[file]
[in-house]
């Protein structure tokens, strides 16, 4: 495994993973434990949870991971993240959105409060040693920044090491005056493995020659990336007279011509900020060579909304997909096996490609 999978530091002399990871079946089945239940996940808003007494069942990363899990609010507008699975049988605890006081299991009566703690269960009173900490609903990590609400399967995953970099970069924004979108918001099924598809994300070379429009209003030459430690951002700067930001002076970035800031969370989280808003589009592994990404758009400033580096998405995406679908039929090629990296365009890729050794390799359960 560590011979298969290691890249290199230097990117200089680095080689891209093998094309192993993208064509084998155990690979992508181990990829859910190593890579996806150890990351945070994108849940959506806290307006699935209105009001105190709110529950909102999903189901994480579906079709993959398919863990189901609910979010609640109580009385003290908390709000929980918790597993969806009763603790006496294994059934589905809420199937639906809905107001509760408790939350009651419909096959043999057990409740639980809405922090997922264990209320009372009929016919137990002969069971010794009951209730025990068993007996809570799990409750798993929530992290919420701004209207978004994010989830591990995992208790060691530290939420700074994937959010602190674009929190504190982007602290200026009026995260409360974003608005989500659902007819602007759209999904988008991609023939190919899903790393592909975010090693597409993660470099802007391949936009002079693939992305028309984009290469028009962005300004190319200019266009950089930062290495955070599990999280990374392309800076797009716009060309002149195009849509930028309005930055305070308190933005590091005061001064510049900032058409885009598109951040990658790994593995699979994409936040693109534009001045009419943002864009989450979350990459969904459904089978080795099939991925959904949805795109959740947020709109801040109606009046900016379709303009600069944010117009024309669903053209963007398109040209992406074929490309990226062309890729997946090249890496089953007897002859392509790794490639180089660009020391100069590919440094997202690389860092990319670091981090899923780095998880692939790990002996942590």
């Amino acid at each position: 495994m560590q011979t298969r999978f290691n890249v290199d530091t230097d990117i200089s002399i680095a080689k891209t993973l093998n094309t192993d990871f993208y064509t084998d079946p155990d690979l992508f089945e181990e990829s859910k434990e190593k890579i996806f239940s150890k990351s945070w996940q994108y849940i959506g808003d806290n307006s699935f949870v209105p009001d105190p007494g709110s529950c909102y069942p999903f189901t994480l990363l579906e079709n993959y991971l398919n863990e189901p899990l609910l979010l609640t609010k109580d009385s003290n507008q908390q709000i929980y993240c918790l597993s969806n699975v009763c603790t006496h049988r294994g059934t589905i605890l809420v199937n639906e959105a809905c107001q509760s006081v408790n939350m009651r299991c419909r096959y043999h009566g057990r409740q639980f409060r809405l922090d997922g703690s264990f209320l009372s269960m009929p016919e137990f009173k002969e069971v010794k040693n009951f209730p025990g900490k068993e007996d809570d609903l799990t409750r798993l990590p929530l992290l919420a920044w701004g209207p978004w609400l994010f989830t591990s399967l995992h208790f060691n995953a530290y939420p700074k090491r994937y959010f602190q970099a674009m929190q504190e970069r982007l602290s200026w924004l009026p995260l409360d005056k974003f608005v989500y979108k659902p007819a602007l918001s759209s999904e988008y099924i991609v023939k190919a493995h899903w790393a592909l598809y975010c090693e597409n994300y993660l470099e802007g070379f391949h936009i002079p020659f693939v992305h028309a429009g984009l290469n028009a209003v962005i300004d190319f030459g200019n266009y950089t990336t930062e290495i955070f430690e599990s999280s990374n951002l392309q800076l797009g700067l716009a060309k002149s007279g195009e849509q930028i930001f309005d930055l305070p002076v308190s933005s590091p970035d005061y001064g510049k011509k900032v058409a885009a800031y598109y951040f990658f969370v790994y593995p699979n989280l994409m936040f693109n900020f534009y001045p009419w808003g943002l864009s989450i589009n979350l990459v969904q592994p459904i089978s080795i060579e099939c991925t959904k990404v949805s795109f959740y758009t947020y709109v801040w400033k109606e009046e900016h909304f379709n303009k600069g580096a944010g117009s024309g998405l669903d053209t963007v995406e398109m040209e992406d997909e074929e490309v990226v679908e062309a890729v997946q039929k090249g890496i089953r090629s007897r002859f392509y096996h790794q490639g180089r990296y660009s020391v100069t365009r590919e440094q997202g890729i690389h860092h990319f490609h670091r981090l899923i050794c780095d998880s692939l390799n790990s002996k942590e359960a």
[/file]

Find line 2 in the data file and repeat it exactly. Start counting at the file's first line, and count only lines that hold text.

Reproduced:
């Protein structure tokens, strides 16, 4: 495994993973434990949870991971993240959105409060040693920044090491005056493995020659990336007279011509900020060579909304997909096996490609 999978530091002399990871079946089945239940996940808003007494069942990363899990609010507008699975049988605890006081299991009566703690269960009173900490609903990590609400399967995953970099970069924004979108918001099924598809994300070379429009209003030459430690951002700067930001002076970035800031969370989280808003589009592994990404758009400033580096998405995406679908039929090629990296365009890729050794390799359960 560590011979298969290691890249290199230097990117200089680095080689891209093998094309192993993208064509084998155990690979992508181990990829859910190593890579996806150890990351945070994108849940959506806290307006699935209105009001105190709110529950909102999903189901994480579906079709993959398919863990189901609910979010609640109580009385003290908390709000929980918790597993969806009763603790006496294994059934589905809420199937639906809905107001509760408790939350009651419909096959043999057990409740639980809405922090997922264990209320009372009929016919137990002969069971010794009951209730025990068993007996809570799990409750798993929530992290919420701004209207978004994010989830591990995992208790060691530290939420700074994937959010602190674009929190504190982007602290200026009026995260409360974003608005989500659902007819602007759209999904988008991609023939190919899903790393592909975010090693597409993660470099802007391949936009002079693939992305028309984009290469028009962005300004190319200019266009950089930062290495955070599990999280990374392309800076797009716009060309002149195009849509930028309005930055305070308190933005590091005061001064510049900032058409885009598109951040990658790994593995699979994409936040693109534009001045009419943002864009989450979350990459969904459904089978080795099939991925959904949805795109959740947020709109801040109606009046900016379709303009600069944010117009024309669903053209963007398109040209992406074929490309990226062309890729997946090249890496089953007897002859392509790794490639180089660009020391100069590919440094997202690389860092990319670091981090899923780095998880692939790990002996942590």